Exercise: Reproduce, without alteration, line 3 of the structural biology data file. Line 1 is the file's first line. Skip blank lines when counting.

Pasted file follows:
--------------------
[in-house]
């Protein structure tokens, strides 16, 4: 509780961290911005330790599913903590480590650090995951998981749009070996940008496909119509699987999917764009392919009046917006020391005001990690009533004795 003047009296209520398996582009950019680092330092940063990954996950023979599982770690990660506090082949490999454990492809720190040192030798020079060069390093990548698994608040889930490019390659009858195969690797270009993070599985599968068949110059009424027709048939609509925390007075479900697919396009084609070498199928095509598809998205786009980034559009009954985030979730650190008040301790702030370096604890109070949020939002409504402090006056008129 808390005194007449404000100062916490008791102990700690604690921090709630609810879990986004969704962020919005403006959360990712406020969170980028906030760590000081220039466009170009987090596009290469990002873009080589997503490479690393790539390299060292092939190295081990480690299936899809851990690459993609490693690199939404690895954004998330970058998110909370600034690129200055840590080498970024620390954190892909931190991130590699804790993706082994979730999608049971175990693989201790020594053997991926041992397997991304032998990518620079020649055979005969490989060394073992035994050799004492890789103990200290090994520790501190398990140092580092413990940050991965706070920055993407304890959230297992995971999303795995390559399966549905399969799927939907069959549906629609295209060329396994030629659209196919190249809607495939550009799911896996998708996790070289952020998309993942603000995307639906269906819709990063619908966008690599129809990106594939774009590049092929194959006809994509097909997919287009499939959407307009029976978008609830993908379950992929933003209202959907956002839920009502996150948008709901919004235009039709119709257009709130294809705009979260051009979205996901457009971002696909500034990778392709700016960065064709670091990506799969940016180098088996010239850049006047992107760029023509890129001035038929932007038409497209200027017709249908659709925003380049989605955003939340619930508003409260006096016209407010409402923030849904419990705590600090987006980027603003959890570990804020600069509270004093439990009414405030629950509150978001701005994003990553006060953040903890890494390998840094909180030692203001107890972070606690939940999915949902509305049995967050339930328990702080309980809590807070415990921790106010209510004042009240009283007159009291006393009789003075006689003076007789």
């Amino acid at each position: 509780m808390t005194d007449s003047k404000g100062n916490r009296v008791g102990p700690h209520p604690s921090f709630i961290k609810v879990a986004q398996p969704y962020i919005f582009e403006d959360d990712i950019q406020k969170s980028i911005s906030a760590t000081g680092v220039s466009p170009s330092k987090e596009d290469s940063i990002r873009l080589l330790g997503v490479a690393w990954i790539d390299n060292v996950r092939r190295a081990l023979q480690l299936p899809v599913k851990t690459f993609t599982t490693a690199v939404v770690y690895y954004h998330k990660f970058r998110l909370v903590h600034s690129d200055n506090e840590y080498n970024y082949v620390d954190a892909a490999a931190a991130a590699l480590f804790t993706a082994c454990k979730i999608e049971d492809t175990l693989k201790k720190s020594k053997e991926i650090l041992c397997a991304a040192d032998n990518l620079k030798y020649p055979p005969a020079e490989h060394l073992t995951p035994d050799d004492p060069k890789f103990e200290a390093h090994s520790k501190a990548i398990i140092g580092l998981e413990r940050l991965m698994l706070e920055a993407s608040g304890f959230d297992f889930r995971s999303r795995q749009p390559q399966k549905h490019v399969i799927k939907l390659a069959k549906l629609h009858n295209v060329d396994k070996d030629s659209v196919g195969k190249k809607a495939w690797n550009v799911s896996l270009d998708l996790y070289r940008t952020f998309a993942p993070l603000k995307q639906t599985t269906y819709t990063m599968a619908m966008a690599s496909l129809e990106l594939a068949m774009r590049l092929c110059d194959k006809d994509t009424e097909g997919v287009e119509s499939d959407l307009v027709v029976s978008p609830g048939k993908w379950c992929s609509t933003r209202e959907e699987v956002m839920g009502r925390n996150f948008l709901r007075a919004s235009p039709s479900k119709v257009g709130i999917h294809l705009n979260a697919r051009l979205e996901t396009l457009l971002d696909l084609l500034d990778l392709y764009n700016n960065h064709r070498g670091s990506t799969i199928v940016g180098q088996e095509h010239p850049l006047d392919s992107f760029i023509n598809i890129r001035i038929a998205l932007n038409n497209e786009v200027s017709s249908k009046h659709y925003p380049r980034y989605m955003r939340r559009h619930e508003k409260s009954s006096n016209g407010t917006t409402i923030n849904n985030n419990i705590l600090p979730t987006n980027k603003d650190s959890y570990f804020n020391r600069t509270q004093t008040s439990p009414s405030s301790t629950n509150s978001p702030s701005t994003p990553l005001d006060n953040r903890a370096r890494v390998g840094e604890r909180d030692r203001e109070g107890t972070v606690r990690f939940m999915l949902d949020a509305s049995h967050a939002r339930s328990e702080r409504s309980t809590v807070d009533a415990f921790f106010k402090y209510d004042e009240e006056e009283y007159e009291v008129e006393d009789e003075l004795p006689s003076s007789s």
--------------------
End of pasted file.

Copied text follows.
């Amino acid at each position: 509780m808390t005194d007449s003047k404000g100062n916490r009296v008791g102990p700690h209520p604690s921090f709630i961290k609810v879990a986004q398996p969704y962020i919005f582009e403006d959360d990712i950019q406020k969170s980028i911005s906030a760590t000081g680092v220039s466009p170009s330092k987090e596009d290469s940063i990002r873009l080589l330790g997503v490479a690393w990954i790539d390299n060292v996950r092939r190295a081990l023979q480690l299936p899809v599913k851990t690459f993609t599982t490693a690199v939404v770690y690895y954004h998330k990660f970058r998110l909370v903590h600034s690129d200055n506090e840590y080498n970024y082949v620390d954190a892909a490999a931190a991130a590699l480590f804790t993706a082994c454990k979730i999608e049971d492809t175990l693989k201790k720190s020594k053997e991926i650090l041992c397997a991304a040192d032998n990518l620079k030798y020649p055979p005969a020079e490989h060394l073992t995951p035994d050799d004492p060069k890789f103990e200290a390093h090994s520790k501190a990548i398990i140092g580092l998981e413990r940050l991965m698994l706070e920055a993407s608040g304890f959230d297992f889930r995971s999303r795995q749009p390559q399966k549905h490019v399969i799927k939907l390659a069959k549906l629609h009858n295209v060329d396994k070996d030629s659209v196919g195969k190249k809607a495939w690797n550009v799911s896996l270009d998708l996790y070289r940008t952020f998309a993942p993070l603000k995307q639906t599985t269906y819709t990063m599968a619908m966008a690599s496909l129809e990106l594939a068949m774009r590049l092929c110059d194959k006809d994509t009424e097909g997919v287009e119509s499939d959407l307009v027709v029976s978008p609830g048939k993908w379950c992929s609509t933003r209202e959907e699987v956002m839920g009502r925390n996150f948008l709901r007075a919004s235009p039709s479900k119709v257009g709130i999917h294809l705009n979260a697919r051009l979205e996901t396009l457009l971002d696909l084609l500034d990778l392709y764009n700016n960065h064709r070498g670091s990506t799969i199928v940016g180098q088996e095509h010239p850049l006047d392919s992107f760029i023509n598809i890129r001035i038929a998205l932007n038409n497209e786009v200027s017709s249908k009046h659709y925003p380049r980034y989605m955003r939340r559009h619930e508003k409260s009954s006096n016209g407010t917006t409402i923030n849904n985030n419990i705590l600090p979730t987006n980027k603003d650190s959890y570990f804020n020391r600069t509270q004093t008040s439990p009414s405030s301790t629950n509150s978001p702030s701005t994003p990553l005001d006060n953040r903890a370096r890494v390998g840094e604890r909180d030692r203001e109070g107890t972070v606690r990690f939940m999915l949902d949020a509305s049995h967050a939002r339930s328990e702080r409504s309980t809590v807070d009533a415990f921790f106010k402090y209510d004042e009240e006056e009283y007159e009291v008129e006393d009789e003075l004795p006689s003076s007789s």